ANGLE OF REFRACTION
“What painting wants more than anything else is working space—space to grow with and expand into, pictorial space that is capable of direction and movement, pictorial space that encourages unlimited orientation and extension. Painting does not want to be confined by boundaries of edge and surface.” – Frank Stella
Surface, line and geometry are central to Shawn Camp’s creative explorations. Like the American minimalist Frank Stella, Camp uses these basic elements to extend the painting into the viewer’s space. For Camp, painting is about creating an aesthetic experience, one which encompasses space.
Camp, like Stella, is an innovator—one who embraces challenges and thrives on considering infinite possibilities. In his most recent body of work, he has migrated from the topographical references to an exploration of smooth, almost metallic surfaces based on oblique rectangles, linear edges that cut across the panel and the refractive qualities of light. The transition evolved out of Camp’s series of Light Box installations that combined palette knife impasto mark-making on plexiglass with an underside of glazed colors that allowed patterns of light to stream through.
Anxious to see the evolution, Sean Gaulager, Executive Director and Curator for Co-Lab projects, and I visited Camp’s voluminous East Austin studio to preview the work for his upcoming solo exhibition, Angle of Refraction, at Gallery Shoal Creek. As always, Camp was articulate and philosophical as he talked about the evolution in his work . . . even admitting he is a bit of a control freak!
– Judith Taylor
Sean Gaulager – Do you want to give a little background? When did you start this series? What’s the genesis?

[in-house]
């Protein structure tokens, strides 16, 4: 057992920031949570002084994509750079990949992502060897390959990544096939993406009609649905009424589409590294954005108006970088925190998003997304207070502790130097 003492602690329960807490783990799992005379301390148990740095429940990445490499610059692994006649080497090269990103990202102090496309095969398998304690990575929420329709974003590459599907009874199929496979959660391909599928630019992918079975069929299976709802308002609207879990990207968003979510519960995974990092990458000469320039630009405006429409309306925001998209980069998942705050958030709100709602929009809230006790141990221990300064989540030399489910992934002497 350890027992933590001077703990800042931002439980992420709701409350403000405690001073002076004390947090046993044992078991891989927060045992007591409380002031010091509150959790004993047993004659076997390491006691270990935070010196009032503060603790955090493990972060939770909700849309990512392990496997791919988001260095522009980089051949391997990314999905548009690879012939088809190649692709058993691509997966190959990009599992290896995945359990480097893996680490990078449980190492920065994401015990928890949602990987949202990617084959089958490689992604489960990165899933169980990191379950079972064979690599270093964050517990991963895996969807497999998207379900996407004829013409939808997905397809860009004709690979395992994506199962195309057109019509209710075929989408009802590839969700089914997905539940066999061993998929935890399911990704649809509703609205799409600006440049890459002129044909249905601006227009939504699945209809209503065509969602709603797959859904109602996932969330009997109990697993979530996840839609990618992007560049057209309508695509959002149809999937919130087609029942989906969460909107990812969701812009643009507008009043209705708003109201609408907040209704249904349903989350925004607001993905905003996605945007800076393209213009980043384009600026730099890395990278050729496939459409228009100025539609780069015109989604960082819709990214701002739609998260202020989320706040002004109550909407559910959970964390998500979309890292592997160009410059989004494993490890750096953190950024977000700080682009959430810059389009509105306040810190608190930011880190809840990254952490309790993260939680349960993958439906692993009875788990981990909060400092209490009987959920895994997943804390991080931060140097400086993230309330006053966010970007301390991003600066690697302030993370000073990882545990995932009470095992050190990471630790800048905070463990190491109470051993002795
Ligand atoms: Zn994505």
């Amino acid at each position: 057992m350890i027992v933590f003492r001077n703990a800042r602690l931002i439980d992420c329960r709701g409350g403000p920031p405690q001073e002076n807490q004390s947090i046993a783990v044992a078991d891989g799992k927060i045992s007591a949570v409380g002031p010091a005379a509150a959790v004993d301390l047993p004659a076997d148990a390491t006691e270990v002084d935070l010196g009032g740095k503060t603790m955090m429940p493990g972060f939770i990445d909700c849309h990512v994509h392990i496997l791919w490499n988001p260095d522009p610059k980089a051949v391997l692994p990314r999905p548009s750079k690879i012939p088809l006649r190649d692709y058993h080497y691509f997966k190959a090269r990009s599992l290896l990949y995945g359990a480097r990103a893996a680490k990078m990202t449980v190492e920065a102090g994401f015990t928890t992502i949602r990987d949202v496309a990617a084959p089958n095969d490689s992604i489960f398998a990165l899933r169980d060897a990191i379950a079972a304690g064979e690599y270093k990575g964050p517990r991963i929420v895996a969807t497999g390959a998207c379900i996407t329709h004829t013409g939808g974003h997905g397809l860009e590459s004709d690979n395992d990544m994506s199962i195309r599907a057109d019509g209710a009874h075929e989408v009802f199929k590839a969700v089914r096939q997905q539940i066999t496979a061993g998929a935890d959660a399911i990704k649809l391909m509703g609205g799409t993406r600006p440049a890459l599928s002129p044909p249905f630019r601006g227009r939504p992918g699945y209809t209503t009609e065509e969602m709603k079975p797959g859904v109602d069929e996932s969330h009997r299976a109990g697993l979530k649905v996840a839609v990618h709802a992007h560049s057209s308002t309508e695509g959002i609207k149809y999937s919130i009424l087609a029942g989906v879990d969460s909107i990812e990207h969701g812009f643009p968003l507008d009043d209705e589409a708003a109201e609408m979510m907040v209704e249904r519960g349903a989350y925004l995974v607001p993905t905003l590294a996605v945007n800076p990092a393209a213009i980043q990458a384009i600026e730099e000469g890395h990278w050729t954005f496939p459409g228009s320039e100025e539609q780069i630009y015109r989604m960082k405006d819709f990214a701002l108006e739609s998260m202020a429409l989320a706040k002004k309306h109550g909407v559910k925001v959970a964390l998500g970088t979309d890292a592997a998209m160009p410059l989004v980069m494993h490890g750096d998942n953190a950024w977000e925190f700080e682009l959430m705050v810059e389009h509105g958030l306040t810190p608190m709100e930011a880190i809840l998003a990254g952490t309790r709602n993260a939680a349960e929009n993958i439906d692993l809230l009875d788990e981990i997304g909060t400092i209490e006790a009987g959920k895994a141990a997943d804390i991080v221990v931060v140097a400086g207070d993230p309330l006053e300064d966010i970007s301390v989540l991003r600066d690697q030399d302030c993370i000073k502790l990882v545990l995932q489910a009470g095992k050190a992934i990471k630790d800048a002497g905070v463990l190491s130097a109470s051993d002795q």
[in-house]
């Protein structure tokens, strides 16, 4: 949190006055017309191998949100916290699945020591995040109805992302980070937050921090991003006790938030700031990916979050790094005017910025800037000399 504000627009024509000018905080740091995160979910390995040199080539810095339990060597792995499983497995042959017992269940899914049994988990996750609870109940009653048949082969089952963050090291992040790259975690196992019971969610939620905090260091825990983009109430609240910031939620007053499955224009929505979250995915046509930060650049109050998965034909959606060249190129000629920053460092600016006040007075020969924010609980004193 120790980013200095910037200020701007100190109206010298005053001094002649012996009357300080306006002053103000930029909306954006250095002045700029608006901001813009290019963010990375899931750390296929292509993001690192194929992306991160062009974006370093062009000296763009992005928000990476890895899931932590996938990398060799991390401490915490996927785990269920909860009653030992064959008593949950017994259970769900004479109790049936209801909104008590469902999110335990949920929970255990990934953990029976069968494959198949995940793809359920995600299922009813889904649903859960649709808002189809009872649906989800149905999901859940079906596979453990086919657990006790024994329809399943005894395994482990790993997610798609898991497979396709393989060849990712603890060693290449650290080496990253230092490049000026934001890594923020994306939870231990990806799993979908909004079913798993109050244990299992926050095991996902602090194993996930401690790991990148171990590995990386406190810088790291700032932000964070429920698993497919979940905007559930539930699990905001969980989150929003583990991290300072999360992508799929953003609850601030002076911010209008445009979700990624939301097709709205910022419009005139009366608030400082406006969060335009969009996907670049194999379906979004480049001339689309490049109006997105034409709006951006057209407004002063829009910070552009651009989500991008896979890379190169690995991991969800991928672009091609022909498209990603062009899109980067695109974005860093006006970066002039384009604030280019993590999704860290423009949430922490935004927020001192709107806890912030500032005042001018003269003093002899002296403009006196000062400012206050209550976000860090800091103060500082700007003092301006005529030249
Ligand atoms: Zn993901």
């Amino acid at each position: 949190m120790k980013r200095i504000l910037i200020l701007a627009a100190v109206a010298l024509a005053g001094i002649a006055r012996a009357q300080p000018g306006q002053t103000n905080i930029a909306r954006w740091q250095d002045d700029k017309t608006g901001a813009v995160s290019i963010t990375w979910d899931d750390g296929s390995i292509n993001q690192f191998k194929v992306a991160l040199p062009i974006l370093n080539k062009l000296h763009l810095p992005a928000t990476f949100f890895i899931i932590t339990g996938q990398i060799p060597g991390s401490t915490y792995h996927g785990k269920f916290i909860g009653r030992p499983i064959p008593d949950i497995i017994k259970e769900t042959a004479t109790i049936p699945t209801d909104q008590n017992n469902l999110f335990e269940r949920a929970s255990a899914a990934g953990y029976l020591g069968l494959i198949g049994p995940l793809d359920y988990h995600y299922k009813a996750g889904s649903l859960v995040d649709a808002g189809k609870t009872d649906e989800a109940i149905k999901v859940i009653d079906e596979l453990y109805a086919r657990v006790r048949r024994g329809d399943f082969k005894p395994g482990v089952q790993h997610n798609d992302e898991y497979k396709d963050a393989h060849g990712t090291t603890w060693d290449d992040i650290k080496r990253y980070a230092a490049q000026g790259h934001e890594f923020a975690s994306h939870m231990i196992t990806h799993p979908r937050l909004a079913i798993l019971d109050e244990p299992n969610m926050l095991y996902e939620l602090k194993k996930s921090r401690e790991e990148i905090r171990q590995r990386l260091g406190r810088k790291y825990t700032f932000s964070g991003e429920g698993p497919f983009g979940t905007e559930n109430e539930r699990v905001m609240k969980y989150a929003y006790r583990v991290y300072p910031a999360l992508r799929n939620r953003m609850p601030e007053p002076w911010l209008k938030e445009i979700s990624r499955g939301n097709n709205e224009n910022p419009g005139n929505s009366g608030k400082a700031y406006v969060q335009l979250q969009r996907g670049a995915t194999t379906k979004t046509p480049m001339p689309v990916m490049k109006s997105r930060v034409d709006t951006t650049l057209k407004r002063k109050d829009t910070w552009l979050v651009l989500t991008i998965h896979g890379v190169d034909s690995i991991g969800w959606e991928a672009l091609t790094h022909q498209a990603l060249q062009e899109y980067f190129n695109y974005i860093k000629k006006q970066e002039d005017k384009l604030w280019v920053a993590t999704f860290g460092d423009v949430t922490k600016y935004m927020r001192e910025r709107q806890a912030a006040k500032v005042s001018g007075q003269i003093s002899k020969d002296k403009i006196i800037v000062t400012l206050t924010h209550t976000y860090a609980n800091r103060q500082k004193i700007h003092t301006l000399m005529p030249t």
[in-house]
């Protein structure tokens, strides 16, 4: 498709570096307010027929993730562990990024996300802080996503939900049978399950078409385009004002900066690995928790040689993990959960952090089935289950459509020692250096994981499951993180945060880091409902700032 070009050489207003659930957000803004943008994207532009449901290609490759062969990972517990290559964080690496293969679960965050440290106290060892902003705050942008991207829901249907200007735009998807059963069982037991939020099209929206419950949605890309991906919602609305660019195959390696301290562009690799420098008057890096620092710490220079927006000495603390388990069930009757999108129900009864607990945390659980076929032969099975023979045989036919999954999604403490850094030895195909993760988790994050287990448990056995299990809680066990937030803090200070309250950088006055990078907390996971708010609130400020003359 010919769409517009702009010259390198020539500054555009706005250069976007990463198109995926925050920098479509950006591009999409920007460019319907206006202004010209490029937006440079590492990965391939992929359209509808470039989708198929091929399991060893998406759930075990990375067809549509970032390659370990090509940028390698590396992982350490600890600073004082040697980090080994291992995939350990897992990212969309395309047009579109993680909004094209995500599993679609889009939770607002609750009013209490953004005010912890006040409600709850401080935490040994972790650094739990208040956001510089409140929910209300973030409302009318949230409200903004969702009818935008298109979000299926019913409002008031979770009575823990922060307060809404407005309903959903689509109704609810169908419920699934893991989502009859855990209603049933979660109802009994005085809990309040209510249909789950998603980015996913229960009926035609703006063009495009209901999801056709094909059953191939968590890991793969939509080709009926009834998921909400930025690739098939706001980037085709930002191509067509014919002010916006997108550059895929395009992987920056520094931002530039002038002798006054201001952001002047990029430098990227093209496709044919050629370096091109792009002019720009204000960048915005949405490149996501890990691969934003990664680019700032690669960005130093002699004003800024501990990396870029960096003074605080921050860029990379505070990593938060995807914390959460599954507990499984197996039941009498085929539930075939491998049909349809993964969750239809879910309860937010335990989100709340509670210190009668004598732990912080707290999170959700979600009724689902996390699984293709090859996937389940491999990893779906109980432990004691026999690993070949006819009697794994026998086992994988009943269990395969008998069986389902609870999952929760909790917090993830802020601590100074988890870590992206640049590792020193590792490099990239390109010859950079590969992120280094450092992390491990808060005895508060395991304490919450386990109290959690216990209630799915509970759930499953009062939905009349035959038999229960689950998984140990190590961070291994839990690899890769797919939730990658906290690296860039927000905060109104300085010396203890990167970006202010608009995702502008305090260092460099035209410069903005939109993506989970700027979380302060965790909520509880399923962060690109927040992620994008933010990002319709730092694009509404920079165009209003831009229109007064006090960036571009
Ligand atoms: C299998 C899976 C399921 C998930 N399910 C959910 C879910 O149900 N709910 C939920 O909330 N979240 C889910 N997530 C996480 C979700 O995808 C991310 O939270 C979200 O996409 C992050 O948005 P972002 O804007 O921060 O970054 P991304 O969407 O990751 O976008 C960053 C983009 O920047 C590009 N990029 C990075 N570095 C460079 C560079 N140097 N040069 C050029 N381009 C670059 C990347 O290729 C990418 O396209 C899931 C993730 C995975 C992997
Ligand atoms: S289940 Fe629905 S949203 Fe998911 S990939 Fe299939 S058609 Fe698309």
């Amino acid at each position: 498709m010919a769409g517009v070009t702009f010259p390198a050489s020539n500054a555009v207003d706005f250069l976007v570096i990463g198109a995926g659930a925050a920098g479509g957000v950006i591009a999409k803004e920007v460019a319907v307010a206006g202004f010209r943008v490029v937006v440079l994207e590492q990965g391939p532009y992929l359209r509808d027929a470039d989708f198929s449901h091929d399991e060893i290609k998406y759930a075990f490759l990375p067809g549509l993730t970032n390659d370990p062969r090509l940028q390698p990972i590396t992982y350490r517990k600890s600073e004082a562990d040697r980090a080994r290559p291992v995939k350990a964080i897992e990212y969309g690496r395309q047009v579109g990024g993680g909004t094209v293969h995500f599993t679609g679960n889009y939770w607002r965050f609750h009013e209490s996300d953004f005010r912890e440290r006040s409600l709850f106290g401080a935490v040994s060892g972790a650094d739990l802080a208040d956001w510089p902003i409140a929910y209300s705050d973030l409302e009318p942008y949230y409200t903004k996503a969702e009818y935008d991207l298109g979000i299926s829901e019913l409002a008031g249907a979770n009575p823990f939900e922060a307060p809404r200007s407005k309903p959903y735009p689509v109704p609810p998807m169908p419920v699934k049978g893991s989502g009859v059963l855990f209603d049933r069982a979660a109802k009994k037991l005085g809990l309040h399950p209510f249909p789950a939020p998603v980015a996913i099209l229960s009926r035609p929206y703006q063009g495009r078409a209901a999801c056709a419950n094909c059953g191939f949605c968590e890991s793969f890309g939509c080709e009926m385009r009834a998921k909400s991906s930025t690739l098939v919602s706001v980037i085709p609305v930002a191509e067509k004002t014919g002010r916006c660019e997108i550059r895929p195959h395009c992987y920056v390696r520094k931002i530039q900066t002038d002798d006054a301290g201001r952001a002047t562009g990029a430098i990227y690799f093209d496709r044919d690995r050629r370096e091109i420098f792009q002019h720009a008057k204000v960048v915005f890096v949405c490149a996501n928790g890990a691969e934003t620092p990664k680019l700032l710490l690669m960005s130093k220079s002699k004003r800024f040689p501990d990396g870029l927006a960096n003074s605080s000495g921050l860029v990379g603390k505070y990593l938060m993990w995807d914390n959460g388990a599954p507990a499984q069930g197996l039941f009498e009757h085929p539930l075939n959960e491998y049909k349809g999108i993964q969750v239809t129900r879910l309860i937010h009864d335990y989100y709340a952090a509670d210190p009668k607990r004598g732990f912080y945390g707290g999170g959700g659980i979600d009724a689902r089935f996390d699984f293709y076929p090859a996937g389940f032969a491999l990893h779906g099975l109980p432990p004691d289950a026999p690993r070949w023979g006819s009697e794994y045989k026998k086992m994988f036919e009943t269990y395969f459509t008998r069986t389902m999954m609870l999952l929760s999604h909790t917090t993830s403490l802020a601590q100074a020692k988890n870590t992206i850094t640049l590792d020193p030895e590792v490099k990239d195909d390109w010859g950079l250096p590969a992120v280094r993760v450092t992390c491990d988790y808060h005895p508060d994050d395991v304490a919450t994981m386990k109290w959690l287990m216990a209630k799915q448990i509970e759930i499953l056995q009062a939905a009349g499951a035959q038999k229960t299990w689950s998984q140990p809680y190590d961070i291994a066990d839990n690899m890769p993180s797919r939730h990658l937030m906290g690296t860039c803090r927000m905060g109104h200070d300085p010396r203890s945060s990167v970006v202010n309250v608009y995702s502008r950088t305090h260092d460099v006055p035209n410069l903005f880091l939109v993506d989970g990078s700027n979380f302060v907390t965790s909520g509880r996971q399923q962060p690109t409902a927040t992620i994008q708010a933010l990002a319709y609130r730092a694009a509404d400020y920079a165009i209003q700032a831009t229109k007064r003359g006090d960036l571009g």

Shawn Camp – Aspects of this approach have been creeping in for several years, but I specifically began the series about eight months ago. I wanted to explore utterly flat, smooth passages. The new work is every bit as much about surface as my previous impasto pieces were—but it’s the other extreme.
Spending so much time on the underpainting with the backlit pieces made me want to investigate the glazing approach further. The imagery flowed naturally out of that process—mostly subtle, contradictory depth cues formed through atmospheric transitions and changing orientations of shapes that interact in the picture plane.
Judith Taylor – To what extent does layering play a role in creating the smooth surface? Is it still integral to the process?
SC – Yes, even more so. They are just very thin layers now. Each layer itself does almost nothing, and it’s only after 20 or 30 layers that you start to see the impact. I hadn’t worked in that language with paint (at least as anything more than preliminary studies or underpainting) since I was in college. And of course it feels very different now than it did for me as an undergrad in Idaho. The experience is fresh. And it forces me to consider different realities than the impasto approach I’ve used for the last 15 years or so.